The grape vine is the source of all wine. Reaching the highest level of quality in wine is only possible by starting with the highest quality fruit. Maximizing fruit quality from any vineyard site can be a lengthy process, because the end results are revealed only after several seasons of comparison.
Grapes are the largest fruit crop on earth. The grapevine prefers the temperate climate in which it evolved, with warm, dry summers and mild winters. Winters of sustained cold kill grapevines. High humidity promotes vine disease. Tropical temperatures disrupt the normal vine cycle of winter dormancy.
Grapevines are fairly adaptable plants, growing in a wide variety of soil types, from light sand to packed clay, and flourishing around the globe in the temperate bands between 20° and 50° Latitude, north or south of the Equator. They are successfully grown in Europe, the Balkans, Asia, Mediterranean and South Africa, South Australia and New Zealand, most of North America and a good portion of South America.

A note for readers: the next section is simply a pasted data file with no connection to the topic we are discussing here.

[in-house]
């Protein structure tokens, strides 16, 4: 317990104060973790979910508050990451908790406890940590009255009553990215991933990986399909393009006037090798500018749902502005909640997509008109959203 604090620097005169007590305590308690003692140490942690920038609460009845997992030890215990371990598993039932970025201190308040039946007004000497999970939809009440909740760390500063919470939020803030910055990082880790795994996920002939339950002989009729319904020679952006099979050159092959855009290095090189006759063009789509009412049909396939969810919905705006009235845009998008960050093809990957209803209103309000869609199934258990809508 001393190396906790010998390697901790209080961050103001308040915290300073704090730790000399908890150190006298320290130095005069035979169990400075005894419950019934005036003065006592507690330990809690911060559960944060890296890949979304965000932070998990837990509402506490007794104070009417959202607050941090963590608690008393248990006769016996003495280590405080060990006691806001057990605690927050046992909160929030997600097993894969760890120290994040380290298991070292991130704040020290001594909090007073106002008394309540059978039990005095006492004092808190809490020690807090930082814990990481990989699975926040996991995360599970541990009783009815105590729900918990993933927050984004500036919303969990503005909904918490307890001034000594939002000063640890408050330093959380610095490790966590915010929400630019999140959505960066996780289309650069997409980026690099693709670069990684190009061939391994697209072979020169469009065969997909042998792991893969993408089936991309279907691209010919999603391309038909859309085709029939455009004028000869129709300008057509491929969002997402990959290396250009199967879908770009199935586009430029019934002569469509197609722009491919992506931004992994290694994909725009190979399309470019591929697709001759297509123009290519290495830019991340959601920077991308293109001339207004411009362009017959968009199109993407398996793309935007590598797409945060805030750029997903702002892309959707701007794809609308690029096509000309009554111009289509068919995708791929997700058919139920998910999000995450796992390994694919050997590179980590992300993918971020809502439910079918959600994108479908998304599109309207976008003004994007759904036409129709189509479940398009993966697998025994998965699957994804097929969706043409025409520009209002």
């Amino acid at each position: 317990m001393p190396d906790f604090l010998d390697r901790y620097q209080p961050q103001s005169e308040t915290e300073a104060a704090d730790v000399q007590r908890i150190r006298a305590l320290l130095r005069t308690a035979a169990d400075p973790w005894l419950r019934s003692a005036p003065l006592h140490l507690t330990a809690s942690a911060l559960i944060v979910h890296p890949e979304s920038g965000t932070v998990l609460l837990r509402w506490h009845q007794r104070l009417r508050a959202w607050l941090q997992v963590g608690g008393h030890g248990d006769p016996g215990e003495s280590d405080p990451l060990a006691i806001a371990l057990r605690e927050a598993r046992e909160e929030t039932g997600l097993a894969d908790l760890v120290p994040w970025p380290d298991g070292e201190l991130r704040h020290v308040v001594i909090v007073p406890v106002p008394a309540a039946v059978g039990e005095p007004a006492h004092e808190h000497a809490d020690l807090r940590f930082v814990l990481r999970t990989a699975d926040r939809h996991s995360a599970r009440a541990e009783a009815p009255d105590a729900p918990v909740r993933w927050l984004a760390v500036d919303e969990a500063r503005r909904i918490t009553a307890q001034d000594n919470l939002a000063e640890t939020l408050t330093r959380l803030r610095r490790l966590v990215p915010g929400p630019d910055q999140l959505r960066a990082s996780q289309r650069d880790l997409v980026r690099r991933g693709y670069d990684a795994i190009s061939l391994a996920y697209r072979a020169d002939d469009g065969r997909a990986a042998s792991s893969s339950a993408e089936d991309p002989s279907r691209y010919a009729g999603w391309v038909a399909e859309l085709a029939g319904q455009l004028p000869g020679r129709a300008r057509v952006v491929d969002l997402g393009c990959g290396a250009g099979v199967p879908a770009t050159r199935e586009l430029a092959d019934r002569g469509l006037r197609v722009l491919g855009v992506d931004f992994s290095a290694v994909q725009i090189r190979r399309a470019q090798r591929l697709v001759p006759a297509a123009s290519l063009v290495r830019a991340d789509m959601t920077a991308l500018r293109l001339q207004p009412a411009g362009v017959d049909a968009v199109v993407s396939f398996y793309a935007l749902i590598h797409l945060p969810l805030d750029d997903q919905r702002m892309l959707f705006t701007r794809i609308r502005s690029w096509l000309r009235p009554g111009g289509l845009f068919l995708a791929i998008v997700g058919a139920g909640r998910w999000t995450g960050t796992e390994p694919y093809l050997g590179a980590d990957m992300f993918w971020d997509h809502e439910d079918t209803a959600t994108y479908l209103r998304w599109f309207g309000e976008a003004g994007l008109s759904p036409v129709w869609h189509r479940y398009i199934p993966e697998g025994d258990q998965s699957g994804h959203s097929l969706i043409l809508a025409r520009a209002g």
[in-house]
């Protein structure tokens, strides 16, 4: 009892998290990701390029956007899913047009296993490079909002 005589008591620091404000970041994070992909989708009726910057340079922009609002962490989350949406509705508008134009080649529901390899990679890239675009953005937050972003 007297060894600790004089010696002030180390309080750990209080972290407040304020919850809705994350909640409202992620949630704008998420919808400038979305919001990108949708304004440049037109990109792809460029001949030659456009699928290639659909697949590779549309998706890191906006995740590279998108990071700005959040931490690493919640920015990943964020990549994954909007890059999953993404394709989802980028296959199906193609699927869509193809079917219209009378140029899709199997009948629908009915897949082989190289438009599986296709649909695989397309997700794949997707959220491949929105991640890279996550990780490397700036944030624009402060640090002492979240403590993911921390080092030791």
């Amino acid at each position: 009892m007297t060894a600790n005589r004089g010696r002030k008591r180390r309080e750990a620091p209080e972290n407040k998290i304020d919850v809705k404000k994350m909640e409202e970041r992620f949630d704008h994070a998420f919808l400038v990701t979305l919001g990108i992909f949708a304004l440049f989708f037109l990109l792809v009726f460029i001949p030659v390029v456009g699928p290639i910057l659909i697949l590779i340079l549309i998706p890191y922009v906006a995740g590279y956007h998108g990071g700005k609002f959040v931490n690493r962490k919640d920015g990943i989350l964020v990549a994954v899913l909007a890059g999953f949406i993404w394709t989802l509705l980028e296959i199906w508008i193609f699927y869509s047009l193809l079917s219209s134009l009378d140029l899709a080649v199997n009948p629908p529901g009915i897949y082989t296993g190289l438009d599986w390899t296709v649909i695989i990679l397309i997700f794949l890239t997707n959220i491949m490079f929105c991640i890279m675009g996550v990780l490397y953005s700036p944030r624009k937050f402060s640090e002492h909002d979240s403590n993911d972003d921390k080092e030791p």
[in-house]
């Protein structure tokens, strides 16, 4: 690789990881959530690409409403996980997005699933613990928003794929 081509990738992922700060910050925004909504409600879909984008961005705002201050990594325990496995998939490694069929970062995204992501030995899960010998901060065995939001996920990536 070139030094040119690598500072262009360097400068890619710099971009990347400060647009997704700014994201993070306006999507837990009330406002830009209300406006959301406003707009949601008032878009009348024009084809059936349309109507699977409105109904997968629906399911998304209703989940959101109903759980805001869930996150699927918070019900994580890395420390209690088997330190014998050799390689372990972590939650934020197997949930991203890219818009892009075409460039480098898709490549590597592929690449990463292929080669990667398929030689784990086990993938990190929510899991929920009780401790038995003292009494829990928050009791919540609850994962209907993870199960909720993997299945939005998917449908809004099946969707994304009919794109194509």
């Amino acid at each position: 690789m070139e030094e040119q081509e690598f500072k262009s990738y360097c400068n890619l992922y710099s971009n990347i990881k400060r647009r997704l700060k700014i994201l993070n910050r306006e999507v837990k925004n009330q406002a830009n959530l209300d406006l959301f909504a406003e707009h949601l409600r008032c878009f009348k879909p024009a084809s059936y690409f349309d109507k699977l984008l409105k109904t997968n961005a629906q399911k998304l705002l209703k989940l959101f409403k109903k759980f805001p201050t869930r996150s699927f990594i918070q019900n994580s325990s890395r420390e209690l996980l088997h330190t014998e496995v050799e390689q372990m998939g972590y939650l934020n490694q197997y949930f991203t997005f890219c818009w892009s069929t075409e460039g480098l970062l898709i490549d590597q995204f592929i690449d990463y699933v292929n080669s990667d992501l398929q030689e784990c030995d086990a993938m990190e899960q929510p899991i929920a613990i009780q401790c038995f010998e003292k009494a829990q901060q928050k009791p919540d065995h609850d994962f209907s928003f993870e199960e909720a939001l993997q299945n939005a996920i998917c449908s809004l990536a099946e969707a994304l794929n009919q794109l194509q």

There are multiple and interlacing factors to consider when starting a vineyard, in order to ultimately achieve highest fruit quality. In selecting a site, the average length of the ripening season, the normal annual weather conditions, the soil type and chemistry, fertility and drainage, the topography, sun exposure, and likely pest problems should all be taken into account well before the first vine is planted.
That information will bear upon the decisions of vine variety, vine density, row direction and spacing, irrigation and frost protection methods, vine training system, as well as fertilization and pest control management. These in turn will affect choices in crop load, canopy management, harvesting, and pruning. At each step in establishing and maintaining wine vines, the grower must evaluate and commit to a course of inevitable compromise between highest quality and practical economy. Yet the results of even the most carefully researched and executed decisions are ultimately at the whim of Nature.